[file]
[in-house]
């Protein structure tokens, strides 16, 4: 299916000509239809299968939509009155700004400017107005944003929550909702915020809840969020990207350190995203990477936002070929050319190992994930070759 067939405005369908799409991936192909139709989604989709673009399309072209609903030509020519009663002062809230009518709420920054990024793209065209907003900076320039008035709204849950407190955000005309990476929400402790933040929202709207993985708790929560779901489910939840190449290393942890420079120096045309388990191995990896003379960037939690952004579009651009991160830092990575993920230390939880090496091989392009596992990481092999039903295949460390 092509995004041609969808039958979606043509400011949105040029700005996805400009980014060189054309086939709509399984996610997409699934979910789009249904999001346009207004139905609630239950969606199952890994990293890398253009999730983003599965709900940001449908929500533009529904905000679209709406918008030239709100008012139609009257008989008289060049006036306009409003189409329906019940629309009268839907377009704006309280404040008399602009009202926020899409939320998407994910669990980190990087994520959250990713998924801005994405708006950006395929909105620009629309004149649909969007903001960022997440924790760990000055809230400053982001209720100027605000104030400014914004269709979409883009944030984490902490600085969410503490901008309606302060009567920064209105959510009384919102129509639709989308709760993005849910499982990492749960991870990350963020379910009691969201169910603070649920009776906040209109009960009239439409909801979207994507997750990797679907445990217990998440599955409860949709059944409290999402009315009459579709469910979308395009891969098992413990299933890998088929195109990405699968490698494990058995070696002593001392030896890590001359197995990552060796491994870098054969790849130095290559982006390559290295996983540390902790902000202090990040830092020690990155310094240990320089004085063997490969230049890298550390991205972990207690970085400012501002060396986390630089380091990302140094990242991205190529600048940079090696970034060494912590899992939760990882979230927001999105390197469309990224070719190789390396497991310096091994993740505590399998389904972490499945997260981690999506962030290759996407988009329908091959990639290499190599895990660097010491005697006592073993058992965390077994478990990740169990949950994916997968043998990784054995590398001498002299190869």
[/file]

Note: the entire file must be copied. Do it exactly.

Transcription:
[in-house]
């Protein structure tokens, strides 16, 4: 299916000509239809299968939509009155700004400017107005944003929550909702915020809840969020990207350190995203990477936002070929050319190992994930070759 067939405005369908799409991936192909139709989604989709673009399309072209609903030509020519009663002062809230009518709420920054990024793209065209907003900076320039008035709204849950407190955000005309990476929400402790933040929202709207993985708790929560779901489910939840190449290393942890420079120096045309388990191995990896003379960037939690952004579009651009991160830092990575993920230390939880090496091989392009596992990481092999039903295949460390 092509995004041609969808039958979606043509400011949105040029700005996805400009980014060189054309086939709509399984996610997409699934979910789009249904999001346009207004139905609630239950969606199952890994990293890398253009999730983003599965709900940001449908929500533009529904905000679209709406918008030239709100008012139609009257008989008289060049006036306009409003189409329906019940629309009268839907377009704006309280404040008399602009009202926020899409939320998407994910669990980190990087994520959250990713998924801005994405708006950006395929909105620009629309004149649909969007903001960022997440924790760990000055809230400053982001209720100027605000104030400014914004269709979409883009944030984490902490600085969410503490901008309606302060009567920064209105959510009384919102129509639709989308709760993005849910499982990492749960991870990350963020379910009691969201169910603070649920009776906040209109009960009239439409909801979207994507997750990797679907445990217990998440599955409860949709059944409290999402009315009459579709469910979308395009891969098992413990299933890998088929195109990405699968490698494990058995070696002593001392030896890590001359197995990552060796491994870098054969790849130095290559982006390559290295996983540390902790902000202090990040830092020690990155310094240990320089004085063997490969230049890298550390991205972990207690970085400012501002060396986390630089380091990302140094990242991205190529600048940079090696970034060494912590899992939760990882979230927001999105390197469309990224070719190789390396497991310096091994993740505590399998389904972490499945997260981690999506962030290759996407988009329908091959990639290499190599895990660097010491005697006592073993058992965390077994478990990740169990949950994916997968043998990784054995590398001498002299190869």